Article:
Editorial: Youth ask community for helpIf you were growing up in New Richmond, where would you “hang out?” A youth survey conducted Feb. 10 - 15 in New Richmond High School revealed that the majority of students questioned said their top four places to “hang out” in town are friends’ houses, sporting events, the movie theater and Wal-Mart.
By: Gail Winship, New Richmond News
If you were growing up in New Richmond, where would you “hang out?”
A youth survey conducted Feb. 10 - 15 in New Richmond High School revealed that the majority of students questioned said their top four places to “hang out” in town are friends’ houses, sporting events, the movie theater and Wal-Mart.
While it is encouraging that kids are making themselves at home visiting friends and exercising school spirit by attending sporting events, it is a bit disturbing to realize that Wal-Mart is considered a “hang out.”
Wal-Mart is a retail store. Hanging out at the movie theater or any of the other top choices do not seem unlikely choices, but “hanging out” at a retail store can only spell trouble (or mean there’s a vast untapped wealth New Richmond’s youth is harboring from adults to spend at Wal-Mart).
The same survey revealed that given the option of a new skate park, a teen center for High School students only or deals for students at local businesses, youth (166) would most prefer the local business deals (at Wal-Mart perhaps)?
A fairly close second (119) is a teen center and lagging behind (75) is a skate park.
On a typical Friday night with friends, most high schoolers (232) said they stay in New Richmond for various reasons, such as it’s easy, close, friends are here, it’s safe, there’s plenty to do, it’s fun, no drivers license, car or gas money and to attend sporting events.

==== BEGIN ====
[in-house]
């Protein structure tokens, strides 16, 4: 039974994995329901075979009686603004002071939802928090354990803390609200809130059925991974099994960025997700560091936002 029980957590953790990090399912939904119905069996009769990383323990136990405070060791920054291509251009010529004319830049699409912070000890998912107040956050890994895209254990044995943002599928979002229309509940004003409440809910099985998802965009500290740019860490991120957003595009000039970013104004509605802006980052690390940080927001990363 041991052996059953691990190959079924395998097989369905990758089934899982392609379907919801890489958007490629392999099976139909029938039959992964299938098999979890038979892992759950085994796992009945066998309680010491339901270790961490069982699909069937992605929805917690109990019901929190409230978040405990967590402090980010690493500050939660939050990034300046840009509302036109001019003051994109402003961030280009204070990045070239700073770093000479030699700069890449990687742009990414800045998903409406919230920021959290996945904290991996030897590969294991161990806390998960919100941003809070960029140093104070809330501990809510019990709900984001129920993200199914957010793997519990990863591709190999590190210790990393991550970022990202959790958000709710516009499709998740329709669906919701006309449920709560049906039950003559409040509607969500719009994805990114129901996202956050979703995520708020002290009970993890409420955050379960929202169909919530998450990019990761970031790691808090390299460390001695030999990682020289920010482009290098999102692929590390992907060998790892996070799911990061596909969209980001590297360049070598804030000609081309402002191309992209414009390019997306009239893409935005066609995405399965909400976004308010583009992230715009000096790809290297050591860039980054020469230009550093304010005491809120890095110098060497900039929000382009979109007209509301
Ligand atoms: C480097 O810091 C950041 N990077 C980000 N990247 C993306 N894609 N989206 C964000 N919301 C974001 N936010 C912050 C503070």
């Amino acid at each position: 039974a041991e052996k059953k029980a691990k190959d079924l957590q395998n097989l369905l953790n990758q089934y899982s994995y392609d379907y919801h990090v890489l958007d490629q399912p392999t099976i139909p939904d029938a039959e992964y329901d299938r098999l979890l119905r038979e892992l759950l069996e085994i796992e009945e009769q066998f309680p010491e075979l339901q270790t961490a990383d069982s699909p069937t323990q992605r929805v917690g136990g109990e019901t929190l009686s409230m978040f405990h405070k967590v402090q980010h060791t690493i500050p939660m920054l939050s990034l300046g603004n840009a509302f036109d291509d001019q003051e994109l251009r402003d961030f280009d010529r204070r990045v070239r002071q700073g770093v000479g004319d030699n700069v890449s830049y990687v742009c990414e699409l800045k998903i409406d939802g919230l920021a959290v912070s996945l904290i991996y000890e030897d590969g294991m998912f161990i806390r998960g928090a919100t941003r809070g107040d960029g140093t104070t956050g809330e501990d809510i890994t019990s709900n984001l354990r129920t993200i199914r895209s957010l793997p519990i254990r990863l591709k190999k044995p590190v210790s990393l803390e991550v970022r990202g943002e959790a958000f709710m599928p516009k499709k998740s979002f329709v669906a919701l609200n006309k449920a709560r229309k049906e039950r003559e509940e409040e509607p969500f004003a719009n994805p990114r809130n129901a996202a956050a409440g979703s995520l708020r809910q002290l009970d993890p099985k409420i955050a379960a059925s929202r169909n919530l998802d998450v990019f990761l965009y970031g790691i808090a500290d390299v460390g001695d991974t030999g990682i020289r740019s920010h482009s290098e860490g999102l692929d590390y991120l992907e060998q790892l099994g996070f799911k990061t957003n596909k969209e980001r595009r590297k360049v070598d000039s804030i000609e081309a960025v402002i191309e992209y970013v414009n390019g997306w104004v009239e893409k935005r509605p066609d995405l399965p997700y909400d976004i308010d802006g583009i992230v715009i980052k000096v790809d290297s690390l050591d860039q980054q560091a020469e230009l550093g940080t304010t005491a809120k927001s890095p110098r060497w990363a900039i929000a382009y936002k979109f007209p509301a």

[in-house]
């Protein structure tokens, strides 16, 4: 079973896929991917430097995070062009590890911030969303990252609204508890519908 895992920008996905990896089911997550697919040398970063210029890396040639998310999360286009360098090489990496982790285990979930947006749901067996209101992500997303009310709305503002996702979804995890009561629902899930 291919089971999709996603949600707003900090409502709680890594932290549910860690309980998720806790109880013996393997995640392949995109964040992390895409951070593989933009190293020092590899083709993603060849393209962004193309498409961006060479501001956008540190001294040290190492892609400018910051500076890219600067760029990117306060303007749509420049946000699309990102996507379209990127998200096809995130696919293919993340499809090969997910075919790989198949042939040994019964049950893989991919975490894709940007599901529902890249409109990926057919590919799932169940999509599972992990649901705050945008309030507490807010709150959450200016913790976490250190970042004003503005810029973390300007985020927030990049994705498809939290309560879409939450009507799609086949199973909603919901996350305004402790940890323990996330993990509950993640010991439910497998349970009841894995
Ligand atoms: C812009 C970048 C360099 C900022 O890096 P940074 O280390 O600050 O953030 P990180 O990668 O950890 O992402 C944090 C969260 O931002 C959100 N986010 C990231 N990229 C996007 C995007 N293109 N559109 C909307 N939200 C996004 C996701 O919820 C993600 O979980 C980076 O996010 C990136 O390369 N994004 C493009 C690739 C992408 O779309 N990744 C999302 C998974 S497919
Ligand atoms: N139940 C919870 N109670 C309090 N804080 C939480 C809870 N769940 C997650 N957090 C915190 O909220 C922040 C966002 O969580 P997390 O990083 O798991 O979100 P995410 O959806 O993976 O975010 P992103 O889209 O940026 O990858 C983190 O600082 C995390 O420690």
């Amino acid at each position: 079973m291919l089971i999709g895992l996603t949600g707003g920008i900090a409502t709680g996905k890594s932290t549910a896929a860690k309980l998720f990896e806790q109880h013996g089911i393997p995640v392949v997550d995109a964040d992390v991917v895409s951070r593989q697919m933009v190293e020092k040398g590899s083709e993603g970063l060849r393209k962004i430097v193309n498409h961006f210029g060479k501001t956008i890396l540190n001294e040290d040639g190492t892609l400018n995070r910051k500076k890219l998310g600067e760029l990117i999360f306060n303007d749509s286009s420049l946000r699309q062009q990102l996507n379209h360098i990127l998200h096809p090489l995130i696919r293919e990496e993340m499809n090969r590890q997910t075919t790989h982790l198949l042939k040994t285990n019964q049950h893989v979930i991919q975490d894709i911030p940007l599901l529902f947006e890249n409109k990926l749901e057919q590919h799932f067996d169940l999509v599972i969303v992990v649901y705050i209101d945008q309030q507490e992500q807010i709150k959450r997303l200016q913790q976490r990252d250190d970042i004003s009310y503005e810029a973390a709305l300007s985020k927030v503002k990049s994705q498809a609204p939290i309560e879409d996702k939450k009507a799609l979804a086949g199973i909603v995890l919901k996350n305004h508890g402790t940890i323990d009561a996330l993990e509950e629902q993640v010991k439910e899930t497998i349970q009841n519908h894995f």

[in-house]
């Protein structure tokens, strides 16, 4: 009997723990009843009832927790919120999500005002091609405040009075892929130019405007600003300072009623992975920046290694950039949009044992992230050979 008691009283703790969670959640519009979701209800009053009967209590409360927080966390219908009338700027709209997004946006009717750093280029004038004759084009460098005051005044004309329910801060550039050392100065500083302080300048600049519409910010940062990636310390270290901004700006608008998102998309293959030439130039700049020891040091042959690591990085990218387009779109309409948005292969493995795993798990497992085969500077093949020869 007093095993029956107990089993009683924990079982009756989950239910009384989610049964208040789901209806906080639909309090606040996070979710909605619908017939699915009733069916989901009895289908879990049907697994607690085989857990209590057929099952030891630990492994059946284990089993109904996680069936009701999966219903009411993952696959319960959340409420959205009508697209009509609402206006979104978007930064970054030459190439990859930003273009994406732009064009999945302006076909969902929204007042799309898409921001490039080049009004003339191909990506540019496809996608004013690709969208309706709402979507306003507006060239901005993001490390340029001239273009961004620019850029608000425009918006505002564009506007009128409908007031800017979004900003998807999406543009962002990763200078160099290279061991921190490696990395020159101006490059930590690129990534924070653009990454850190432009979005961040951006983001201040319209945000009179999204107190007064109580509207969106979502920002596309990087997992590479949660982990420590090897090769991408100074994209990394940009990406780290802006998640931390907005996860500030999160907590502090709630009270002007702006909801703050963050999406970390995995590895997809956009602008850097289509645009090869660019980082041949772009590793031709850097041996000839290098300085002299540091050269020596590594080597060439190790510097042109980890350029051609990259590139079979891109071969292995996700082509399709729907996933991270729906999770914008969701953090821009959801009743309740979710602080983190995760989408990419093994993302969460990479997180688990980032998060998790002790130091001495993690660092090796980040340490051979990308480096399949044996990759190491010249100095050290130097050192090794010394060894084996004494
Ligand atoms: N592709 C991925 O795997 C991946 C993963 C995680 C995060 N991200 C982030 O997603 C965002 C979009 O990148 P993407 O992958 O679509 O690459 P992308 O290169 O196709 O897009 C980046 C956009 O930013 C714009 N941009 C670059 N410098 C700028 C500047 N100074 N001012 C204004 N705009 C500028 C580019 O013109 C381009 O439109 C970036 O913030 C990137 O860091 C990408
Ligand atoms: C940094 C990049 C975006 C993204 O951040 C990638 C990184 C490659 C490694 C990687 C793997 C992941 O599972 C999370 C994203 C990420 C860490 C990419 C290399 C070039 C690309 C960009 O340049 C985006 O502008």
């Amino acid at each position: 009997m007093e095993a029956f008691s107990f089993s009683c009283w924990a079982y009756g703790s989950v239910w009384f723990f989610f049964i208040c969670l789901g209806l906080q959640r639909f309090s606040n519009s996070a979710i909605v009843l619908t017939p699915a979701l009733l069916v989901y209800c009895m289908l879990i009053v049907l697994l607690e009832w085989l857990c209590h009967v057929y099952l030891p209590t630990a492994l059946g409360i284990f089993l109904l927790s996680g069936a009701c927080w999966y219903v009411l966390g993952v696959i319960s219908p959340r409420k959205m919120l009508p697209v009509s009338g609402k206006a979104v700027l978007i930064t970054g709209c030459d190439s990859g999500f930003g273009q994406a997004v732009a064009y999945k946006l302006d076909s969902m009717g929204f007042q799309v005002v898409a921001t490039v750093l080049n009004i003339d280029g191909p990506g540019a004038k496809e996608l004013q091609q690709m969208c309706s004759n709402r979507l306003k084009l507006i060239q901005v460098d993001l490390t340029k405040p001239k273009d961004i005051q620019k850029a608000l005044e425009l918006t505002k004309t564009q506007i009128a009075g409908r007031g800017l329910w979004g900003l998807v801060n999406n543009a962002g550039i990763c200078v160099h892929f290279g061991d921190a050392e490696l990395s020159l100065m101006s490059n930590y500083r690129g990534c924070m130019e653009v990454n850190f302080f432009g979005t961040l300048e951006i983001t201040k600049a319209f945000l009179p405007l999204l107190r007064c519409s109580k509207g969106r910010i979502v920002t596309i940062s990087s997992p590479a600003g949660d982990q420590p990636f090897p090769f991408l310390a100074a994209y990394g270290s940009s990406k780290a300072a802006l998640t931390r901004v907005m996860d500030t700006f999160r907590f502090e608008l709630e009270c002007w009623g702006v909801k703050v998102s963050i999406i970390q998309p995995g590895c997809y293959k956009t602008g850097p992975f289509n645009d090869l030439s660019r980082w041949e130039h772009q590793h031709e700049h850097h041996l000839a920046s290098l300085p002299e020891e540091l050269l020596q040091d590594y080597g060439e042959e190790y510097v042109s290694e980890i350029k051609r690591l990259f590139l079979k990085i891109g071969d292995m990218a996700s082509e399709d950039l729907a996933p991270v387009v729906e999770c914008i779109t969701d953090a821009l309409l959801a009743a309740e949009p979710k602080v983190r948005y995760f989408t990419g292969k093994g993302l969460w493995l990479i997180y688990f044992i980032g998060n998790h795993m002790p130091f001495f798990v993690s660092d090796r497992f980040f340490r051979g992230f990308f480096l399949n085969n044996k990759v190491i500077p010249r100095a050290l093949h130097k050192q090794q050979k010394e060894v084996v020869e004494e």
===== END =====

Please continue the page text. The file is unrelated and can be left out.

Then there are the 94 kids who prefer to spend time in another community because a parent lives elsewhere, New Richmond is boring, there’s more stuff to do elsewhere, there’s nothing in New Richmond, better restaurants elsewhere, more shopping, skiing and more stuff to do in other towns.
Same town, same group of kids, totally different take on their hometown.
What to do?
Obviously for some there is just nothing here and probably never will be. Who knows what kids did before we had a box store to “hang out” in.
But for others, a teen center is appealing and creating things to do is seen as an opportunity to grow ideas and get involved.
This was the belief of the 11 representative youth at the YMCA YOUth and Families meeting Tuesday, March 25 at WITC.
These high schoolers presented data gleaned from the survey and the studies Patrick Overton has conducted during his Front Porch meetings.
The students offered suggestions to solve the “boredom” problem every town faces when viewed from adolescent eyes.
And the kids asked for help. They realize that along with their youth they have fresh, ambitious ideas to make their community a better place. But they also realize their youth presents them with certain limitations.
Limitations such as experience in accomplishing these tasks, organizing fund-raisers to finance them, knowing what the first step is to take them to the outcome of a novel idea.
The 25 youth involved in the YMCA YOUth and Families group know enough to invite community members from all walks of life to ask them for their help. The youth presenting that evening asked the guests for their expertise, time, concern and commitment to making the community the best it can be for kids growing up here.
To give of one’s time, knowledge or expertise, one only has to contact Darian Blattner of the YMCA YOUth and Families at 246- 2252.
No contract locks anyone into an iron-clad agreeement. But youth expectations are that volunteers support them in bringing forth ideas and their ideas are respected. In return the youth pledge the same respect be given to all volunteers.